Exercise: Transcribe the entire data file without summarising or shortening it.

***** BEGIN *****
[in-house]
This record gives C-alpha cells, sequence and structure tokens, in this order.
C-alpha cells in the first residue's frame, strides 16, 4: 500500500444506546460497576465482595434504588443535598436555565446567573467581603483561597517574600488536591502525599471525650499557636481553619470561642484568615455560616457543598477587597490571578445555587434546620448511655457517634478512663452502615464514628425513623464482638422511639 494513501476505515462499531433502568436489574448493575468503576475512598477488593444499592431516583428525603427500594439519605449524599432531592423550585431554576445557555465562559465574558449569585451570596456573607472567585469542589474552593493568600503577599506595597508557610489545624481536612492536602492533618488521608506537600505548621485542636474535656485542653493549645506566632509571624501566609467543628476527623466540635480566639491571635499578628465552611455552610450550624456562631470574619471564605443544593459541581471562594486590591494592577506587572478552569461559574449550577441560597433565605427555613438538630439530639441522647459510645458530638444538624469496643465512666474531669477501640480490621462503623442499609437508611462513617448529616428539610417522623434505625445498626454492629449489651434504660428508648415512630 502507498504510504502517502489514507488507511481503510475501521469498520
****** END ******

[in-house]
This record gives C-alpha cells, sequence and structure tokens, in this order.
C-alpha cells in the first residue's frame, strides 16, 4: 500500500444506546460497576465482595434504588443535598436555565446567573467581603483561597517574600488536591502525599471525650499557636481553619470561642484568615455560616457543598477587597490571578445555587434546620448511655457517634478512663452502615464514628425513623464482638422511639 494513501476505515462499531433502568436489574448493575468503576475512598477488593444499592431516583428525603427500594439519605449524599432531592423550585431554576445557555465562559465574558449569585451570596456573607472567585469542589474552593493568600503577599506595597508557610489545624481536612492536602492533618488521608506537600505548621485542636474535656485542653493549645506566632509571624501566609467543628476527623466540635480566639491571635499578628465552611455552610450550624456562631470574619471564605443544593459541581471562594486590591494592577506587572478552569461559574449550577441560597433565605427555613438538630439530639441522647459510645458530638444538624469496643465512666474531669477501640480490621462503623442499609437508611462513617448529616428539610417522623434505625445498626454492629449489651434504660428508648415512630 502507498504510504502517502489514507488507511481503510475501521469498520